Like traditional ethane recovery schemes, the HPA Process has one or more reflux streams, in
most instances two. In figure 5 below an intermediate reflux from the cold separator is used to
improve recovery. The lean demethanizer overhead refluxed to the top of the absorber ensures
essentially complete propane recovery even at modest ethane recoveries, below 80%.
Heat integration is improved with this design. The demethanizer pressure, being independent
of the absorber pressure is set to achieve optimal heat integration. Specifically the tower pressure is
established to result in a bottoms temperature, which can be reboiled using inlet gas. At demethanizer
pressures above 400 psig 450psig, the bottoms temperature can easily exceed the inlet gas
temperature requiring an external source of heat input. In addition to this added source of heat input, a
decline in overall process efficiency results due to the absence of heat removal via the reboiler.
The deethanizer overhead is compressed to a pressure, which insures sufficient condensing. A
benefit of this design is that on loss of expander boost, the demethanizer is capable of operating at its
normal design, ensuring separation efficiency and production of on-specification product. Figure 6
shows the absorber/demethanizer area of the HPA Process with typical conditions indicated. On loss
of the boost generated by the expander due to a trip, the absorber pressure rises by typically 100 150
psig if flow is to be maintained. For the HPA Process this means the absorber pressure would need to

rise to 650 700 psig. Since the normal discharge pressure of the overhead compressor is above this
point, no pressure increase for the demethanizer is required; process stability and constant throughput
is achieved.
For a conventional ethane recovery scheme with the demethanizer operating at 400 psig, an
increase to 500 550 psig would be necessary to maintain flow. Adequate heat input and separation
efficiency are questionable at these conditions.

725 PSIG
550 PSIG
Overhead
Compressor
Reflux Exchanger

Expander

JT
Valve

Absorber

350
PSIG
Demethanizer

1200
PSIG
Cold Separator

Figure 6 Absorber-Demethanizer Area HPA Process Ethane Recovery


Operating at an elevated pressure, the tolerance for carbon dioxide in the feed is improved in
the HPA Process when compared to traditional ethane recovery schemes. Although the added margin
to the freeze point is less than in the case of propane recovery, the HPA process can offer higher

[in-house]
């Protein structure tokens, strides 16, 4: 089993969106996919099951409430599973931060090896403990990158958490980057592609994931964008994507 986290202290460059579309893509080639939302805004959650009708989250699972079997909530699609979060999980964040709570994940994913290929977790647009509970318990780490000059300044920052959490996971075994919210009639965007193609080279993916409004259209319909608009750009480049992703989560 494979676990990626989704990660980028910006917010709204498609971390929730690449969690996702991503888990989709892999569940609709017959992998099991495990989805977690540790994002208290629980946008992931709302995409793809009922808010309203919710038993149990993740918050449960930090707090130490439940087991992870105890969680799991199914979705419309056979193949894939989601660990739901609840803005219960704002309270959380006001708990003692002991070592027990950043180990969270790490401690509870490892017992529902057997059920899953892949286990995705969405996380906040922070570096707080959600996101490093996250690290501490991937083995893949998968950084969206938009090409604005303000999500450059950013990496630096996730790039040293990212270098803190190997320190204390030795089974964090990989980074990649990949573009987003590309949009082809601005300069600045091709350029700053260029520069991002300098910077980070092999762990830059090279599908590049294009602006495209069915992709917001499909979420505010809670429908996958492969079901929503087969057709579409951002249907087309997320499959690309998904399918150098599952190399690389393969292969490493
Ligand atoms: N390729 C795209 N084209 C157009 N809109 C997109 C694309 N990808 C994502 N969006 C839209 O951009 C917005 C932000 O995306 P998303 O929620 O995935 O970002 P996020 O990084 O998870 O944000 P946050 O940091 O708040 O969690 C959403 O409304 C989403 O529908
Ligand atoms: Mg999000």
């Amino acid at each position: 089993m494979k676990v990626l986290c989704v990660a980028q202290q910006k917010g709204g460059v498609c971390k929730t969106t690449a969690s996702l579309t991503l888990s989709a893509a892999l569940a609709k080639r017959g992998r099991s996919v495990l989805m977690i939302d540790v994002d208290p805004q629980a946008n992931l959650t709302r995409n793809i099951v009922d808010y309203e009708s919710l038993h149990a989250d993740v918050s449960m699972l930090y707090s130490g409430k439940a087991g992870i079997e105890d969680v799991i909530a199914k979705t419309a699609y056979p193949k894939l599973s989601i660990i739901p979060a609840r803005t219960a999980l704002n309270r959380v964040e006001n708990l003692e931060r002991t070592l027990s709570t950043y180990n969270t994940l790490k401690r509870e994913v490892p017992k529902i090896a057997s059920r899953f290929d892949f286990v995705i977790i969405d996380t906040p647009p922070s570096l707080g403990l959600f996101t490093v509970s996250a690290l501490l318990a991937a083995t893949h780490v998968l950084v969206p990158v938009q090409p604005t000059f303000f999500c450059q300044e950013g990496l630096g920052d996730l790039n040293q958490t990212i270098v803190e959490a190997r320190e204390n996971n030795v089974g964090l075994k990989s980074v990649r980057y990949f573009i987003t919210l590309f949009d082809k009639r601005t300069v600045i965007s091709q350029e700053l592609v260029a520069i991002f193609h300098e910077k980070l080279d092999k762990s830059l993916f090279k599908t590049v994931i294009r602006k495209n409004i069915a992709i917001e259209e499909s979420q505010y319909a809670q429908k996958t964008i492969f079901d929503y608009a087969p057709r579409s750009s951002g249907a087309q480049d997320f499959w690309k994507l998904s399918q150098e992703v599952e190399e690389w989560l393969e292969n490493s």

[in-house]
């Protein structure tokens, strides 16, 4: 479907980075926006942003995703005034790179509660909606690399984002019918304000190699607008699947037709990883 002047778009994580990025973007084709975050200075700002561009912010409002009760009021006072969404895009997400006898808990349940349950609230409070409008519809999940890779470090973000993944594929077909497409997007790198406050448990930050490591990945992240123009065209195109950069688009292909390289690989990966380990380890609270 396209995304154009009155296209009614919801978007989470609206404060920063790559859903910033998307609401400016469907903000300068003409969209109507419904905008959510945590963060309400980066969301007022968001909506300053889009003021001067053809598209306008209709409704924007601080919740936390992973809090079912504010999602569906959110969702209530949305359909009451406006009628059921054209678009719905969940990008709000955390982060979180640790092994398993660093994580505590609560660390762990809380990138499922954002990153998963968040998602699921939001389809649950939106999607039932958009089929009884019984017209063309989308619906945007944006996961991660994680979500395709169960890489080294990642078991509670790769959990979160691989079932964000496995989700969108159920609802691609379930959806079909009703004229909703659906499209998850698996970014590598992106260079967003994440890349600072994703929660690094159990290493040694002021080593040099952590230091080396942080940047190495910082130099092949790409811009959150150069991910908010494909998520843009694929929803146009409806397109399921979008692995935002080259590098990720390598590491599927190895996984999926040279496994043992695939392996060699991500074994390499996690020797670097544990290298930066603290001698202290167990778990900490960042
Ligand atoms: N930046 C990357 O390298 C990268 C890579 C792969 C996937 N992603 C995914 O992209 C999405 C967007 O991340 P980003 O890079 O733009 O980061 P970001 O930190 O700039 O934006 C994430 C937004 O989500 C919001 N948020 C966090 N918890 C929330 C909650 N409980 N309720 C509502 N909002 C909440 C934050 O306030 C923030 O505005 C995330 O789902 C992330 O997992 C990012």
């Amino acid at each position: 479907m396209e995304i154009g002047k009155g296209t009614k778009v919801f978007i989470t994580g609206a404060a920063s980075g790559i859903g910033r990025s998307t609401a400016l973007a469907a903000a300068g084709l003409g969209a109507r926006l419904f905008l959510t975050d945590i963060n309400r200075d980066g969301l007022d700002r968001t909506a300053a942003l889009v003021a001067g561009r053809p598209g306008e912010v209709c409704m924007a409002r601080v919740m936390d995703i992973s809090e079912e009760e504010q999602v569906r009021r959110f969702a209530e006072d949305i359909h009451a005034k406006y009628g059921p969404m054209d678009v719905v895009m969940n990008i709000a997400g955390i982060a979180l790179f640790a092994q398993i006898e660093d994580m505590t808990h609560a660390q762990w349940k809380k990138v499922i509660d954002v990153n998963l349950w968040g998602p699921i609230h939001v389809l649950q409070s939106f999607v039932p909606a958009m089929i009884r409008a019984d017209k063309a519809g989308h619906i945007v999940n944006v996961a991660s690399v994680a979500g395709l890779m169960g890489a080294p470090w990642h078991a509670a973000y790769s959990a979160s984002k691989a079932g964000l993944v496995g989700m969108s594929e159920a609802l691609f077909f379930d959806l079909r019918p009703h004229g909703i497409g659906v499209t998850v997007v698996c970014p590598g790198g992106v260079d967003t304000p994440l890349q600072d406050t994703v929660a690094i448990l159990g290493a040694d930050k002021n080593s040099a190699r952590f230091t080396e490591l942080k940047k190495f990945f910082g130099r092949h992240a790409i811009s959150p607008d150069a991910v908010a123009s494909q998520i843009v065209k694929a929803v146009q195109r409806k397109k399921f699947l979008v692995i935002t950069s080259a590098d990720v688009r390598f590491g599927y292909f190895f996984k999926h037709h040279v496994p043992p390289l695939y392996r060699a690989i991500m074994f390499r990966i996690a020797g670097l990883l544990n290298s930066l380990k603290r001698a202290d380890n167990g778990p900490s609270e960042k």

recoveries for the same CO2 content when compared to traditional ethane recovery schemes.

CONVERSION FROM PROPANE TO ETHANE RECOVERY


Conversion from a propane recovery option to an ethane recovery option is readily achievable
with the HPA Process. The primary reasons for this is that both schemes utilize a dual tower
arrangement and an overhead compressor. The general process scheme, that is a dual tower process
with high pressure absorber, is used. Changes to flow routing and some equipment additions are
required to maximize heat integration and achieve the desired ethane recovery. Figure 7 shows the
requirements for conversion to ethane recovery mode.
Ease of conversion from propane to ethane recovery is certainly enhanced if the prospect of this
future conversion is known initially. With minimal pre-investment in the materials of construction,
tower internals and valving future conversion is low cost and can be done with minimum schedule.
The items listed below are required at the time of conversion:

Supplemental residue gas recompression and cooling,


New brazed aluminum exchanger for the demethanizer bottoms

New brazed aluminum exchanger for the absorber intermediate reflux.


Re-wheeling of the deethanizer overhead compressor.
Piping required for additional equipment and flow re-routing.

Add Lower Reflux


Condenser

Redirect Flow

Redirect Flow
Out of Service

Convert to Side
Reboiler

Add Bottom Reboiler

Out of Service
(or Trim Heat)

Figure 7 Propane to Ethane Conversion


With the addition of more valving and piping the HPA process can be designed for dual mode
operation, that is switching from ethane to propane recovery as market conditions dictate.

CONCLUSIONS
We have introduced a scheme suitable for the recovery of hydrocarbon liquids from natural gas
at elevated inlet pressures (>1000 psig) and with or without high carbon dioxide content. The unique
feature of this process lies in the pressure independence of the recovery tower (absorber) and the
stabilizing tower (deethanizer/demethanizer). Each towers operating conditions are optimally selected
to maximize the overall efficiency of the process. Benefits demonstrated include:
Reduced overall HP requirements,
Improved tolerance to carbon dioxide,
Improved heat integration,
Improved separation efficiencies and operating stability in the stripping column,
Improved response/performance on loss of the turbo-expander and,
Readily converted from propane to ethane recovery operation.